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Dean Herrin Selected As Chief Historian For NCR

National Park News

Dean Herrin, a 24-year veteran of the National Park Service, has been named the new chief historian for National Capital Region.

Herrin previously served for 14 years as the National Park Service coordinator of the Catoctin Center for Regional Studies, a collaborative project of the NPS and Frederick Community College in Frederick, Maryland.  The Catoctin Center works with students, historical organizations, public agencies, and others to foster a better understanding of the history and culture of Mid-Maryland and the surrounding region, to provide training and internships in the field of public history, and to assist in NPS initiatives in the region. 

Herrin was also editor of the award-winning Catoctin History, the regional history magazine of the Catoctin Center, and one of the creators of “Crossroads of War: Maryland and the Border in the Civil War,” a website exploring the Civil War era in Maryland and neighboring states.

Herrin began his NPS career in 1990 as a historian and project leader with the Historic American Buildings Survey / Historic American Engineering Record, an NPS program that documents historic structures and sites across the United States.  Herrin showcased many of these sites in his book, America Transformed: Engineering and Technology in the Nineteenth Century - Selections from the Historic American Engineering Record, National Park Service (2002).  Herrin is also the co-editor and contributor to Montgomery C. Meigs and the Building of the Nation's Capital (2001).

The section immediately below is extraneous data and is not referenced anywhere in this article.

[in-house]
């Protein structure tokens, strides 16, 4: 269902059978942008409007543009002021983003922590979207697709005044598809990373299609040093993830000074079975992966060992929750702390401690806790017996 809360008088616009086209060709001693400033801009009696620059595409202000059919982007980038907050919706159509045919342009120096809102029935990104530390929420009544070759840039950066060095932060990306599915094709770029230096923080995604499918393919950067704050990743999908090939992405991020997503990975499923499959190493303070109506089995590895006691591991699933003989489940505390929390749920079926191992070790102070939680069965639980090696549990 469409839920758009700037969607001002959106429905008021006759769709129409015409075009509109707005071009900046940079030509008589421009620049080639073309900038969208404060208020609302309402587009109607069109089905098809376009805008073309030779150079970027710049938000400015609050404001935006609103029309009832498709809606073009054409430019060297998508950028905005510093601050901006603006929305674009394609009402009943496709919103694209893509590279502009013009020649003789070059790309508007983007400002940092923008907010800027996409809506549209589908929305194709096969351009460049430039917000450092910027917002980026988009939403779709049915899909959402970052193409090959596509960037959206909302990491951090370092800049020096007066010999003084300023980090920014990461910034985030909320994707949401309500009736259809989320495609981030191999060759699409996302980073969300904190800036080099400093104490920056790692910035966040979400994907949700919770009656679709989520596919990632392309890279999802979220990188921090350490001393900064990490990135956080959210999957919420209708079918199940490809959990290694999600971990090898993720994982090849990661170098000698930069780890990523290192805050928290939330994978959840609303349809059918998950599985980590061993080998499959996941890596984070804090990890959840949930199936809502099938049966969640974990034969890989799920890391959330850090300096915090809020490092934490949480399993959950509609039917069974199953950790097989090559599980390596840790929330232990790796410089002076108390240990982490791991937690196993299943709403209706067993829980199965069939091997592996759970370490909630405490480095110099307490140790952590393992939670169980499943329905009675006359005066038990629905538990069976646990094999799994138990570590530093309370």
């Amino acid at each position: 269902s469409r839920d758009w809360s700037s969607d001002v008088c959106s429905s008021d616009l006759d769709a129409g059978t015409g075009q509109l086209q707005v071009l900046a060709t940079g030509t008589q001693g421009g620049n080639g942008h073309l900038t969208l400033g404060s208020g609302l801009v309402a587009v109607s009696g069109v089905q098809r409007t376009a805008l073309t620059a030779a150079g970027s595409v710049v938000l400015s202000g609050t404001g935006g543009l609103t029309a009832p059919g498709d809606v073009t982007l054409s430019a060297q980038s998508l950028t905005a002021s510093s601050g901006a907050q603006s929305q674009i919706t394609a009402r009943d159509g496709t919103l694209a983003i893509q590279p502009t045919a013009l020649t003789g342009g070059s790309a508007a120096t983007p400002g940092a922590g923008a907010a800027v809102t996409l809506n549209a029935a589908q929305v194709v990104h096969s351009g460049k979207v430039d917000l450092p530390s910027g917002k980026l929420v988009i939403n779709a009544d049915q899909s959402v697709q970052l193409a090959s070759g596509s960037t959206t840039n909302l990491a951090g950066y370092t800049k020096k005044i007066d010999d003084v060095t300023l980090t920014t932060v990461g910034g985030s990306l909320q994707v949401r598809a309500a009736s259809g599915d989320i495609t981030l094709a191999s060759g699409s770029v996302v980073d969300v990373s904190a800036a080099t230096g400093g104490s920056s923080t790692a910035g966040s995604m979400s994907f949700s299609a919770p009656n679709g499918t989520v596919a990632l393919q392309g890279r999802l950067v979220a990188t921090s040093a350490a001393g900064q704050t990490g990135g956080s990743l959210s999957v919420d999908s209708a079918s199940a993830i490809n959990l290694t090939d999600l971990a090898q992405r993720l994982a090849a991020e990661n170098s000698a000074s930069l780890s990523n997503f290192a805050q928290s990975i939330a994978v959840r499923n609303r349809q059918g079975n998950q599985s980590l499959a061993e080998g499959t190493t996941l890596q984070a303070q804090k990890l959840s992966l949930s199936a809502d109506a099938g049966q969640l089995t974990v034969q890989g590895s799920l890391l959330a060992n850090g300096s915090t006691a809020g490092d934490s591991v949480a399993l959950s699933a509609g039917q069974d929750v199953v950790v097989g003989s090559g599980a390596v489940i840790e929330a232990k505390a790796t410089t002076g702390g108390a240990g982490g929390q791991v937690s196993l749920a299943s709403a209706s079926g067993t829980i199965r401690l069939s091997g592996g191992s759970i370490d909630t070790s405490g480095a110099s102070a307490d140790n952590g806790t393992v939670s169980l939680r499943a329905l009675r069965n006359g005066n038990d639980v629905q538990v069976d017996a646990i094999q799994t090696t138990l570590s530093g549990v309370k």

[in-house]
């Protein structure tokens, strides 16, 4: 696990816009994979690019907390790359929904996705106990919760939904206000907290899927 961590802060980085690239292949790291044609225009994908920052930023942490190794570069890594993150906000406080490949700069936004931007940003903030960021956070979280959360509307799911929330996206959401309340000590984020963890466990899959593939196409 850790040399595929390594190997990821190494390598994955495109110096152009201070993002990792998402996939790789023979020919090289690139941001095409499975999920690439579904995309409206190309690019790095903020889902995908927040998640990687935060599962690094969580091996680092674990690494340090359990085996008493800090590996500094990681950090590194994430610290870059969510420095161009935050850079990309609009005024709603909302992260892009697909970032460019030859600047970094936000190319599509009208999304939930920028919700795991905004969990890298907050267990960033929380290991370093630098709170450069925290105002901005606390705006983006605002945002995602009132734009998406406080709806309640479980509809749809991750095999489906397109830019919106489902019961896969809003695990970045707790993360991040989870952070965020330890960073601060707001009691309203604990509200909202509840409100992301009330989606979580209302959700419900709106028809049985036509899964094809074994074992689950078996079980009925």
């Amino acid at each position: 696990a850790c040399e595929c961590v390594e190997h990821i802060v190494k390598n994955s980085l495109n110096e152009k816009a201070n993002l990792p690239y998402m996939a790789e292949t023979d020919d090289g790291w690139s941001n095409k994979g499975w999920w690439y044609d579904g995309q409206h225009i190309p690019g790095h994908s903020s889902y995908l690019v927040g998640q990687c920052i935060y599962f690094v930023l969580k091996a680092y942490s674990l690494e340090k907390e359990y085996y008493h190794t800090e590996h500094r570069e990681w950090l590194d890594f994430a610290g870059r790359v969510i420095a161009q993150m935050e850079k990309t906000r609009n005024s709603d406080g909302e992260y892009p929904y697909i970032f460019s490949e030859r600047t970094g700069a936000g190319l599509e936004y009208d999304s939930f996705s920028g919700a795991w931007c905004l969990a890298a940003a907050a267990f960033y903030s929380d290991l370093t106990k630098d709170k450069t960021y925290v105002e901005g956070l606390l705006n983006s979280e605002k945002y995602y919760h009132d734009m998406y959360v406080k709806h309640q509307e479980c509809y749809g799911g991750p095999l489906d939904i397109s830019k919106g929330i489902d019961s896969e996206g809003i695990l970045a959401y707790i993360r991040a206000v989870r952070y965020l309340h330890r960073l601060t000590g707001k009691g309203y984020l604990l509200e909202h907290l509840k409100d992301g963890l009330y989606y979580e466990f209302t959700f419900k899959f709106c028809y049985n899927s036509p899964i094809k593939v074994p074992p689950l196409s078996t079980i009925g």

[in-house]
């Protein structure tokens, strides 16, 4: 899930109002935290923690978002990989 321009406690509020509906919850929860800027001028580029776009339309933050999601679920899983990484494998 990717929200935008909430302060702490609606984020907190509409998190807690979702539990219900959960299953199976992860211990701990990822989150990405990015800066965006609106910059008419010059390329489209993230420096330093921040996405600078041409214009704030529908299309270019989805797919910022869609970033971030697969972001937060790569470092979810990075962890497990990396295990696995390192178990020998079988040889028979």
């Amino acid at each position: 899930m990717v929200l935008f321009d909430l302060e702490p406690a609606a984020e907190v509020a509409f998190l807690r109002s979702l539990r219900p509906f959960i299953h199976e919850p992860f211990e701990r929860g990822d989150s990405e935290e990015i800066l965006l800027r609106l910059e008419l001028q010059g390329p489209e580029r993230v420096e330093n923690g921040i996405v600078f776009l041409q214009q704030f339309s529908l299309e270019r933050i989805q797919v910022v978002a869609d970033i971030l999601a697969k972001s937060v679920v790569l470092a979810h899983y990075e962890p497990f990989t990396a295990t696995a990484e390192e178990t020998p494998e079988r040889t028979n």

“We are thrilled to have Dean joining the region’s cultural resource team," said Joy Beasley, the region's chief of cultural resources. "Dean’s experience working with parks and partners to translate complex and sometimes controversial histories into compelling programs and diverse media is essential.  We look forward to his leadership of the NCR history program and his continued support of our parks and resources.”

“I am excited about my new role in the National Park Service,” said Herrin, “and I’m looking forward to helping historians and parks throughout the region engage the public in the fascinating history of our country represented by our national parks.”

Herrin holds a PhD in American history from the University of Delaware.  He earned his BA from Brown University and an MA from the Winterthur Program in early American culture at the University of Delaware.  While obtaining his doctorate, Herrin was also a fellow in the Hagley Program in the History of Industrial America at the University of Delaware.

Herrin lives in Frederick, Maryland, with his wife, Sarah Heald, who is a planner at the National Park Service’s Harpers Ferry Center.  They have one daughter, Emma, who is in college.



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